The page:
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"Canada can, within a positive friendly atmosphere, ask the Chinese government to resolve the Tibetan situation."

CTC welcomes government decision to create human rights watchdog for Canadian businesses operating overseas

January 17, 2018

Ottawa, January 17, 2018 – The Canada Tibet Committee (CTC) today welcomed the announcement by Minister of International Trade, Hon. François-Philippe Champagne that the Government of Canada will create a new office to investigate human rights abuse caused by Canadian businesses operating overseas.  The office will be named The Canadian Ombudsperson for Responsible Business Enterprise. [1] 

As a member of the Canadian Coalition for Corporate Accountability [2], the CTC has consistently campaigned for more government attention to the human rights impact of corporate activity overseas including in Tibet. [3]

"Individuals and communities impacted by Canadian mining operations around the world are counting on this office to prevent and redress human rights abuse by Canadian companies," said Sherap Therchin, Executive Director of the Canada Tibet Committee. “But there must be assurances that political pressure from host governments will not limit the office’s effectiveness in challenging places like Tibet”.

Canada’s new human rights ombudsperson will have powers to independently investigate complaints concerning the overseas operations of Canadian companies, and will issue public findings regarding allegations of harm. The office will make recommendations for policy and law reform as well as for redress including corporate eligibility for government services.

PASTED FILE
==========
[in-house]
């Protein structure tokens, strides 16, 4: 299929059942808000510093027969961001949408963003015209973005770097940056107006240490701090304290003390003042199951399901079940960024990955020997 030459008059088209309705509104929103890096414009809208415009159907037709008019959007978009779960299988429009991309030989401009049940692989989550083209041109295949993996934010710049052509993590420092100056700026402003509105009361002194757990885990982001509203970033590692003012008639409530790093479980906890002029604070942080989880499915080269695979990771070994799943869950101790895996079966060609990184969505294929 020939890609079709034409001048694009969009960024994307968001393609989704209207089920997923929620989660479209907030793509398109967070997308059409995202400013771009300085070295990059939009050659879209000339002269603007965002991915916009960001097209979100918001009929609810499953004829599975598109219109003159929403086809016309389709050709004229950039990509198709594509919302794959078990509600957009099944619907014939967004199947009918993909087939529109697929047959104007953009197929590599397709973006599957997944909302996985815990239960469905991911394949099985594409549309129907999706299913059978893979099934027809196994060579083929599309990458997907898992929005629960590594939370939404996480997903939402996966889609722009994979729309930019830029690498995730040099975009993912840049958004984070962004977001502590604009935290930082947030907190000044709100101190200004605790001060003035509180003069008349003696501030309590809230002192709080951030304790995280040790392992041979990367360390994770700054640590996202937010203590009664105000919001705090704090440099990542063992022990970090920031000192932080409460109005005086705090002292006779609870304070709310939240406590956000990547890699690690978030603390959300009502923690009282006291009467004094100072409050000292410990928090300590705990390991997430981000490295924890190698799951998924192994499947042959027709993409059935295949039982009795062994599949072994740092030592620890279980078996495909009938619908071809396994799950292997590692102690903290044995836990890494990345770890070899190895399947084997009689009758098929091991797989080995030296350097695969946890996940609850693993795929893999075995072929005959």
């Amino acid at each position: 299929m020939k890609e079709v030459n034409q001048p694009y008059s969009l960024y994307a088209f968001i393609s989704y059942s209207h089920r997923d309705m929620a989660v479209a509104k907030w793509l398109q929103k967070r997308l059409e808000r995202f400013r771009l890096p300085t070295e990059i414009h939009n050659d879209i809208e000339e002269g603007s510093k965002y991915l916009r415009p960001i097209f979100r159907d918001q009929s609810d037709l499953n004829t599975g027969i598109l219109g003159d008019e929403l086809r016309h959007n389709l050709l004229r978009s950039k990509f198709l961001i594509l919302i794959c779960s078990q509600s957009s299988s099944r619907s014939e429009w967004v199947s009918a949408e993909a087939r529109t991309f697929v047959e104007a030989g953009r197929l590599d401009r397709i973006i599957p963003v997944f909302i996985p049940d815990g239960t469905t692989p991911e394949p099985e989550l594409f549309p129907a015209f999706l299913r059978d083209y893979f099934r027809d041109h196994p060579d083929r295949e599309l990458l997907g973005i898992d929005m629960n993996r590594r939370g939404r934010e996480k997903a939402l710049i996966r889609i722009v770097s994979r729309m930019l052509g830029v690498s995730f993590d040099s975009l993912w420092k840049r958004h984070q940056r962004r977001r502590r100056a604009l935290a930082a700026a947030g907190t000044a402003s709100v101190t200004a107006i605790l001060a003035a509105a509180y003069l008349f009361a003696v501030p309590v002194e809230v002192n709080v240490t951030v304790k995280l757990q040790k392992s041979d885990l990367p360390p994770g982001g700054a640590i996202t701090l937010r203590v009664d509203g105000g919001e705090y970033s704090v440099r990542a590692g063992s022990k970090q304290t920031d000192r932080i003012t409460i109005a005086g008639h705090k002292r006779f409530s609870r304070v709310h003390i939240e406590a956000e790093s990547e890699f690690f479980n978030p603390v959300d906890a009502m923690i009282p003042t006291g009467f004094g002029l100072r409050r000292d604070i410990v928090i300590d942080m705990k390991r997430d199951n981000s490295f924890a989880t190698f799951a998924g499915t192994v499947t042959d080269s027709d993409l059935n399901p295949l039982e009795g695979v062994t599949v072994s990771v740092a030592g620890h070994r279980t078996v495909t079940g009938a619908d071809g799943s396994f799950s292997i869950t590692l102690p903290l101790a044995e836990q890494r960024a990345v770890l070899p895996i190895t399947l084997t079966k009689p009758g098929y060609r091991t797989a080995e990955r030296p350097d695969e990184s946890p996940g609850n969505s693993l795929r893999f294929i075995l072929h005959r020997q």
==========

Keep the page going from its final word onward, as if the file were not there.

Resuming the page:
“China limits diplomatic access to Tibet [4] and Tibetans are unable to travel abroad to provide the required witness statements [5], said Carole Samdup, Coordinator of the CTC’s economic rights campaign. “Therefore, it remains to be seen whether or not the Ombudsman will be able to carry out its mandate in Tibet-based examples.” 

The CTC will continue to work with the Government of Canada and in partnership with the CNCA to ensure that Canada’s new human rights ombudsman has the powers and independence necessary to fully implement its mandate anywhere where Canadian businesses are present.

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[1] See the announcement at https://www.canada.ca/en/global-affairs/news/2018/01/the_government_ofcanadabringsleadershiptoresponsiblebusinesscond.html   
[2] The Canadian Network on Corporate Accountability (CNCA) works to ensure that Canadian mining, oil and gas companies respect human rights and the environment overseas. Formed in 2005, the CNCA brings together 34 Canadian environmental, human rights, faith-based, labor and solidarity groups.  http://cnca-rcrce.ca/   
[3] For example, see “CTC joins national campaign for human rights ombudsperson for Canada’s extractive sector”, http://tibet.ca/en/library/media_releases/403   
[4] “China tries to block visits by Canadian diplomats to Tibet: Dion”, Globe and Mail, October 5, 2016: https://www.theglobeandmail.com/news/politics/china-tries-to-block-visits-by-canadian-diplomats-to-tibet-dion/article32264098/   
[5] See “One Passport, Two Systems”, Human Rights Watch, June 2015: 
https://www.hrw.org/sites/default/files/supporting_resources/tibet0715_0.pdf 

Contacts 
Carole Samdup, Canada Tibet Committee
Cell: (514) 512-4665
carole@tibet.ca 

Emily Dwyer, Canadian Network on Corporate Accountability
Cell: (819) 592-6657
coordinator@cnca-rcrce.ca

Stéphanie Gervais, Canadian Network on Corporate Accountability
Tel: (613) 731-6315, ext 25
communications@cnca-rcrce.ca

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CTC National Office 1425 René-Lévesque Blvd West, 3rd Floor, Montréal, Québec, Canada, H3G 1T7
T: (514) 487-0665   ctcoffice@tibet.ca
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